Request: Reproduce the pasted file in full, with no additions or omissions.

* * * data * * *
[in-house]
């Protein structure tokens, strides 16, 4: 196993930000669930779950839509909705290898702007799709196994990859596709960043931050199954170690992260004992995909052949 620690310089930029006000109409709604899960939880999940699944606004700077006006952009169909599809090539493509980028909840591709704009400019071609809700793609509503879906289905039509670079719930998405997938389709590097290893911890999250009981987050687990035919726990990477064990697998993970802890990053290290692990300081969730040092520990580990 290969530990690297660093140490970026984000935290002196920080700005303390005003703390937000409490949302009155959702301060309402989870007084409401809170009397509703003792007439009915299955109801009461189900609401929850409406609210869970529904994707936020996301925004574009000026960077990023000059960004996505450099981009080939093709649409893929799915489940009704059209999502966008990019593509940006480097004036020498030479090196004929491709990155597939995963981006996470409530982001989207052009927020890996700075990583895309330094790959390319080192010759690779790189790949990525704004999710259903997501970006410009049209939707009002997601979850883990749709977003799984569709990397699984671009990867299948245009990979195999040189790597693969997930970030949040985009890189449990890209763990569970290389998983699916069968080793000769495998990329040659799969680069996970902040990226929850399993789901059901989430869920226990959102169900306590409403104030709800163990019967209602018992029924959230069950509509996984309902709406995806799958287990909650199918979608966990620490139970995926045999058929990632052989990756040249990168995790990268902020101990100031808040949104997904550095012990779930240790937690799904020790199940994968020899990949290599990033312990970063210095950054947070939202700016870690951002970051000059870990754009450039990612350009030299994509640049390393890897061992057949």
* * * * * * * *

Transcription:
[in-house]
């Protein structure tokens, strides 16, 4: 196993930000669930779950839509909705290898702007799709196994990859596709960043931050199954170690992260004992995909052949 620690310089930029006000109409709604899960939880999940699944606004700077006006952009169909599809090539493509980028909840591709704009400019071609809700793609509503879906289905039509670079719930998405997938389709590097290893911890999250009981987050687990035919726990990477064990697998993970802890990053290290692990300081969730040092520990580990 290969530990690297660093140490970026984000935290002196920080700005303390005003703390937000409490949302009155959702301060309402989870007084409401809170009397509703003792007439009915299955109801009461189900609401929850409406609210869970529904994707936020996301925004574009000026960077990023000059960004996505450099981009080939093709649409893929799915489940009704059209999502966008990019593509940006480097004036020498030479090196004929491709990155597939995963981006996470409530982001989207052009927020890996700075990583895309330094790959390319080192010759690779790189790949990525704004999710259903997501970006410009049209939707009002997601979850883990749709977003799984569709990397699984671009990867299948245009990979195999040189790597693969997930970030949040985009890189449990890209763990569970290389998983699916069968080793000769495998990329040659799969680069996970902040990226929850399993789901059901989430869920226990959102169900306590409403104030709800163990019967209602018992029924959230069950509509996984309902709406995806799958287990909650199918979608966990620490139970995926045999058929990632052989990756040249990168995790990268902020101990100031808040949104997904550095012990779930240790937690799904020790199940994968020899990949290599990033312990970063210095950054947070939202700016870690951002970051000059870990754009450039990612350009030299994509640049390393890897061992057949």